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Thursday, November 26, 2015

Regaining Paradise Regained


John Milton's fame didn't gain much from Paradise Regained, often considered the dumb brother of Paradise Lost. (The same fate as Tasso's Gierusalemme Conquistata, incidentally.) Now, by rereading it after a millennium has passed, literally, and after accumulating a bit more of experience in the fields of literature, Renaissance, and Bible, Paradise Regained appears, at last, as the true masterpiece it is, starting from its 'mature' style, complex while crystal clear.

It probably depends on the reader's focus, e.g. without fixating on the title. In fact, Christ's mission of regaining salvation for Man by dying on the cross had already been dealt with in Paradise Lost, but PR examines another side of the issue: the perception of Jesus' identity in the eyes of those who met him and, especially, of himself -- the development of his self-consciousness. An absolutely fascinating subject, that would 'officially' emerge only in the 19th century. From this viewpoint, the poem is among the best things ever written in Christian literature, either fiction or theology. Not by chance PR, as much as PL, deserved a careful study and a powerful artistic rendition by Milton's top reader, William Blake.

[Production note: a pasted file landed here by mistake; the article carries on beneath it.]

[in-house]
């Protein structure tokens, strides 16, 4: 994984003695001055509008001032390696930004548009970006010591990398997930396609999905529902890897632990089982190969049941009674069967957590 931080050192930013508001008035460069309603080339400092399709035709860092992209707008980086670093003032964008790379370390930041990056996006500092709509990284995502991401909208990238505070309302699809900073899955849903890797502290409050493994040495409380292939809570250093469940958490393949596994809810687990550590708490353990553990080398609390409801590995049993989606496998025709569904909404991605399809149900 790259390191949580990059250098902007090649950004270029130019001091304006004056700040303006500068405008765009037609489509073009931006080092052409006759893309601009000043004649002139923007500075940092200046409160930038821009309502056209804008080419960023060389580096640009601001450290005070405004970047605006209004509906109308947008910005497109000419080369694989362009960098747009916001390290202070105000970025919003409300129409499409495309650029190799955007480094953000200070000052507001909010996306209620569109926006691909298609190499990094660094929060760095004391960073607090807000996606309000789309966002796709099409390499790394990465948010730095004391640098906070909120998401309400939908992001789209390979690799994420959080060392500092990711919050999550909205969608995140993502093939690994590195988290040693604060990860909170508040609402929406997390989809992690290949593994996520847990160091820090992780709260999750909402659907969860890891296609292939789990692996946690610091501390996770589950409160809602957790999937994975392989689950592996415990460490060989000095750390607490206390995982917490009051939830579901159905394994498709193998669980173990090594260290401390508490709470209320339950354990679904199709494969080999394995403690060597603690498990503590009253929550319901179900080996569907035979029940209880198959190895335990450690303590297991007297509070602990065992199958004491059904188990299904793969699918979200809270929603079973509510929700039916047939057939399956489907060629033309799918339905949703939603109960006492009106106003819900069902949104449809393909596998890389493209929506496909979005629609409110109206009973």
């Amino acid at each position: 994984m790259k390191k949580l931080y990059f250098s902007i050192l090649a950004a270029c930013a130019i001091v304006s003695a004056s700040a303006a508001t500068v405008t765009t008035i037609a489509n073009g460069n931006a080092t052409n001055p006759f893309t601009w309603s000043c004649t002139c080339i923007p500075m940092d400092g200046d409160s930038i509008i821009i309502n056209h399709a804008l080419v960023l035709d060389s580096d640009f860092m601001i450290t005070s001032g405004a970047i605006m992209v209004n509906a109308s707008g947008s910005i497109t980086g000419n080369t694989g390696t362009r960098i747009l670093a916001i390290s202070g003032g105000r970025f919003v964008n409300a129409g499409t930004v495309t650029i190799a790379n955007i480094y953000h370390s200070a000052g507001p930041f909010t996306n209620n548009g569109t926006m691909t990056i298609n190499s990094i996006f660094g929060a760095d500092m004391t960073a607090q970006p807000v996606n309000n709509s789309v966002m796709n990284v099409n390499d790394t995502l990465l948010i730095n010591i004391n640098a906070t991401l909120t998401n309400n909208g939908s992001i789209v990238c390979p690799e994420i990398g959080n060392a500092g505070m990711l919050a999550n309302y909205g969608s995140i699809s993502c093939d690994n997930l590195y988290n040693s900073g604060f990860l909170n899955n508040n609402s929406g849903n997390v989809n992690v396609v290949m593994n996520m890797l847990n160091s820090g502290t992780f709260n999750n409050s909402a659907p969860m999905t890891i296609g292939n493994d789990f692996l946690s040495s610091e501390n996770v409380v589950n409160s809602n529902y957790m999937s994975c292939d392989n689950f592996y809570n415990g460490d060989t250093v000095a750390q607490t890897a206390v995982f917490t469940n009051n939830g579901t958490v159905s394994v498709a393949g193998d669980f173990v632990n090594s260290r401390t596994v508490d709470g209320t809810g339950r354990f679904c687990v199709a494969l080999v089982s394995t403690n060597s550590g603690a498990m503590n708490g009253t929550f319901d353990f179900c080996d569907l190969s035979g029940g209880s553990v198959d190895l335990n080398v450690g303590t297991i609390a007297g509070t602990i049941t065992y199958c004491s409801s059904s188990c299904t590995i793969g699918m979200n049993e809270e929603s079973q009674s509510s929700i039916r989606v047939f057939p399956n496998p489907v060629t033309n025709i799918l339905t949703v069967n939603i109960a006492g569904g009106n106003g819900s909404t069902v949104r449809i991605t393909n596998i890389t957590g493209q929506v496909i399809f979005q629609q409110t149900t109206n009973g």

Far from being 'absent,' anyway, the Cross provides the tonic note of the whole poem, the foundation of all of Jesus' answers to Satan. Another wonderful theme in PR is its insight into the whole of human history in few pages. Milton cheats when he plays the one who despises classical culture the very moment he stuffs his verse with it; and it is thrilling to hear Jesus talk about matters so different from the Gospel texts. A side effect of this is a new appreciation of Books 11 and 12 in PL, which disappointed many readers. Yes, here Milton is sometimes lengthy, etc., but his keys for the Bible are not silly at all. Paradise Regained, finally, includes some interesting hints at Medieval and Renaissance literature.

The cover page of the Collins edition, above, is a recolor version of an engraving by Gustave Doré. But especially, the picture has been turned upside down so as to have a "Messianic tree shoot" in the forefront (Isaiah 4: 2 -- formerly a root in Dore's illustration).